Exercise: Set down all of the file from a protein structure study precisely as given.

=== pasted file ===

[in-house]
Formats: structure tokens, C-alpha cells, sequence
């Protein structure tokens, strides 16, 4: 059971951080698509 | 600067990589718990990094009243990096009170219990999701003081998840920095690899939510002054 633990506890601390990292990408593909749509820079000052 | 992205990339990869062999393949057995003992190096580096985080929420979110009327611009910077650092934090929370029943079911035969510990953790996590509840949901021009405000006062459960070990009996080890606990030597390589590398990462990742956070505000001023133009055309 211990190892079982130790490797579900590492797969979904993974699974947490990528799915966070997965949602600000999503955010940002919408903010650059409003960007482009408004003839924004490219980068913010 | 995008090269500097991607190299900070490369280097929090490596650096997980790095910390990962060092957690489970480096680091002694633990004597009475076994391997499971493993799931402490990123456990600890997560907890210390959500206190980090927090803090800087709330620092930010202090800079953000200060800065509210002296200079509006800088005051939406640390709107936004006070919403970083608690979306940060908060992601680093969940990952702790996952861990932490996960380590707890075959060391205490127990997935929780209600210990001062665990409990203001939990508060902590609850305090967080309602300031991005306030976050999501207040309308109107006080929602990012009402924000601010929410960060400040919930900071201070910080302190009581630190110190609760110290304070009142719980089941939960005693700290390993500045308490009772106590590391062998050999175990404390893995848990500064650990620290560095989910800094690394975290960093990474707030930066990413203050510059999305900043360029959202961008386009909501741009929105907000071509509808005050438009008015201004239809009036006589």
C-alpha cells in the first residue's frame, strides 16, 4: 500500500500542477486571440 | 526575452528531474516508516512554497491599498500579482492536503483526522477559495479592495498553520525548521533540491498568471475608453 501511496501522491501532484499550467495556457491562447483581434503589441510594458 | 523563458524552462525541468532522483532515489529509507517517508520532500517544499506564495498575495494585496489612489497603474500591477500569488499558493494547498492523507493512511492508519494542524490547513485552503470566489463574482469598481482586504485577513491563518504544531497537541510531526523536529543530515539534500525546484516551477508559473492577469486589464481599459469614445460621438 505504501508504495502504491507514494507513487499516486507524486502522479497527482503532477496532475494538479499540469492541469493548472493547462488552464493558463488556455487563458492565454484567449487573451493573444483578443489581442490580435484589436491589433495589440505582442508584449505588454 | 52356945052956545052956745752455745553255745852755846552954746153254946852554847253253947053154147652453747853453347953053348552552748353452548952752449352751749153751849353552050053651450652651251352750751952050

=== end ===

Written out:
[in-house]
Formats: structure tokens, C-alpha cells, sequence
């Protein structure tokens, strides 16, 4: 059971951080698509 | 600067990589718990990094009243990096009170219990999701003081998840920095690899939510002054 633990506890601390990292990408593909749509820079000052 | 992205990339990869062999393949057995003992190096580096985080929420979110009327611009910077650092934090929370029943079911035969510990953790996590509840949901021009405000006062459960070990009996080890606990030597390589590398990462990742956070505000001023133009055309 211990190892079982130790490797579900590492797969979904993974699974947490990528799915966070997965949602600000999503955010940002919408903010650059409003960007482009408004003839924004490219980068913010 | 995008090269500097991607190299900070490369280097929090490596650096997980790095910390990962060092957690489970480096680091002694633990004597009475076994391997499971493993799931402490990123456990600890997560907890210390959500206190980090927090803090800087709330620092930010202090800079953000200060800065509210002296200079509006800088005051939406640390709107936004006070919403970083608690979306940060908060992601680093969940990952702790996952861990932490996960380590707890075959060391205490127990997935929780209600210990001062665990409990203001939990508060902590609850305090967080309602300031991005306030976050999501207040309308109107006080929602990012009402924000601010929410960060400040919930900071201070910080302190009581630190110190609760110290304070009142719980089941939960005693700290390993500045308490009772106590590391062998050999175990404390893995848990500064650990620290560095989910800094690394975290960093990474707030930066990413203050510059999305900043360029959202961008386009909501741009929105907000071509509808005050438009008015201004239809009036006589």
C-alpha cells in the first residue's frame, strides 16, 4: 500500500500542477486571440 | 526575452528531474516508516512554497491599498500579482492536503483526522477559495479592495498553520525548521533540491498568471475608453 501511496501522491501532484499550467495556457491562447483581434503589441510594458 | 523563458524552462525541468532522483532515489529509507517517508520532500517544499506564495498575495494585496489612489497603474500591477500569488499558493494547498492523507493512511492508519494542524490547513485552503470566489463574482469598481482586504485577513491563518504544531497537541510531526523536529543530515539534500525546484516551477508559473492577469486589464481599459469614445460621438 505504501508504495502504491507514494507513487499516486507524486502522479497527482503532477496532475494538479499540469492541469493548472493547462488552464493558463488556455487563458492565454484567449487573451493573444483578443489581442490580435484589436491589433495589440505582442508584449505588454 | 52356945052956545052956745752455745553255745852755846552954746153254946852554847253253947053154147652453747853453347953053348552552748353452548952752449352751749153751849353552050053651450652651251352750751952050